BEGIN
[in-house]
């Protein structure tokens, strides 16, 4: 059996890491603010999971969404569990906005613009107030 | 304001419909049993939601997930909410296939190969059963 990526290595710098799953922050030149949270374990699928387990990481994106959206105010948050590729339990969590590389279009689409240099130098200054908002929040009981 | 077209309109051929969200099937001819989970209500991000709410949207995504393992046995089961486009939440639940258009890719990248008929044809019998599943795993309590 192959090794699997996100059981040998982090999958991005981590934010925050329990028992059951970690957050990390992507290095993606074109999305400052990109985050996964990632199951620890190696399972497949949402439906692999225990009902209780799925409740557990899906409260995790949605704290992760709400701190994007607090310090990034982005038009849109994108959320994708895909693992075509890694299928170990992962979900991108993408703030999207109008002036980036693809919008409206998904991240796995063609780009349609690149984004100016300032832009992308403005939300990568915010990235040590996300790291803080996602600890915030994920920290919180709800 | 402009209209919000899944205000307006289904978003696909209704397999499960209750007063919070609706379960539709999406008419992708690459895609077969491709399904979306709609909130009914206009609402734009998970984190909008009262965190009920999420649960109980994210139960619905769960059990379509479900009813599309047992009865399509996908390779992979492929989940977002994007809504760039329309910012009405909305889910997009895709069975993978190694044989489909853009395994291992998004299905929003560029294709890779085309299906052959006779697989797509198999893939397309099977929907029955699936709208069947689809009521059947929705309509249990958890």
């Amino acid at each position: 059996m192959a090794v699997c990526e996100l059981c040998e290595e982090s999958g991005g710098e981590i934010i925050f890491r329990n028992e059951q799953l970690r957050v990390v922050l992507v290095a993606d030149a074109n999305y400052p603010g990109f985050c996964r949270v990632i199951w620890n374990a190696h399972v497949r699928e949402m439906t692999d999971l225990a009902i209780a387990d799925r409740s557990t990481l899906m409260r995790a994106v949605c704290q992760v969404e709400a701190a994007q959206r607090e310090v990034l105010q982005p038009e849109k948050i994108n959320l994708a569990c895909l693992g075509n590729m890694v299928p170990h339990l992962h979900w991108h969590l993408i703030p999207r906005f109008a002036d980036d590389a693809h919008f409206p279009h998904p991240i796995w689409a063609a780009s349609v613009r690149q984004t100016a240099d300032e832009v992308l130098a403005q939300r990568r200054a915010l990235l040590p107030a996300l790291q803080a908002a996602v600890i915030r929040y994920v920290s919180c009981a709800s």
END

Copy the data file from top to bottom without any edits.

[in-house]
């Protein structure tokens, strides 16, 4: 059996890491603010999971969404569990906005613009107030 | 304001419909049993939601997930909410296939190969059963 990526290595710098799953922050030149949270374990699928387990990481994106959206105010948050590729339990969590590389279009689409240099130098200054908002929040009981 | 077209309109051929969200099937001819989970209500991000709410949207995504393992046995089961486009939440639940258009890719990248008929044809019998599943795993309590 192959090794699997996100059981040998982090999958991005981590934010925050329990028992059951970690957050990390992507290095993606074109999305400052990109985050996964990632199951620890190696399972497949949402439906692999225990009902209780799925409740557990899906409260995790949605704290992760709400701190994007607090310090990034982005038009849109994108959320994708895909693992075509890694299928170990992962979900991108993408703030999207109008002036980036693809919008409206998904991240796995063609780009349609690149984004100016300032832009992308403005939300990568915010990235040590996300790291803080996602600890915030994920920290919180709800 | 402009209209919000899944205000307006289904978003696909209704397999499960209750007063919070609706379960539709999406008419992708690459895609077969491709399904979306709609909130009914206009609402734009998970984190909008009262965190009920999420649960109980994210139960619905769960059990379509479900009813599309047992009865399509996908390779992979492929989940977002994007809504760039329309910012009405909305889910997009895709069975993978190694044989489909853009395994291992998004299905929003560029294709890779085309299906052959006779697989797509198999893939397309099977929907029955699936709208069947689809009521059947929705309509249990958890």
């Amino acid at each position: 059996m192959a090794v699997c990526e996100l059981c040998e290595e982090s999958g991005g710098e981590i934010i925050f890491r329990n028992e059951q799953l970690r957050v990390v922050l992507v290095a993606d030149a074109n999305y400052p603010g990109f985050c996964r949270v990632i199951w620890n374990a190696h399972v497949r699928e949402m439906t692999d999971l225990a009902i209780a387990d799925r409740s557990t990481l899906m409260r995790a994106v949605c704290q992760v969404e709400a701190a994007q959206r607090e310090v990034l105010q982005p038009e849109k948050i994108n959320l994708a569990c895909l693992g075509n590729m890694v299928p170990h339990l992962h979900w991108h969590l993408i703030p999207r906005f109008a002036d980036d590389a693809h919008f409206p279009h998904p991240i796995w689409a063609a780009s349609v613009r690149q984004t100016a240099d300032e832009v992308l130098a403005q939300r990568r200054a915010l990235l040590p107030a996300l790291q803080a908002a996602v600890i915030r929040y994920v920290s919180c009981a709800s």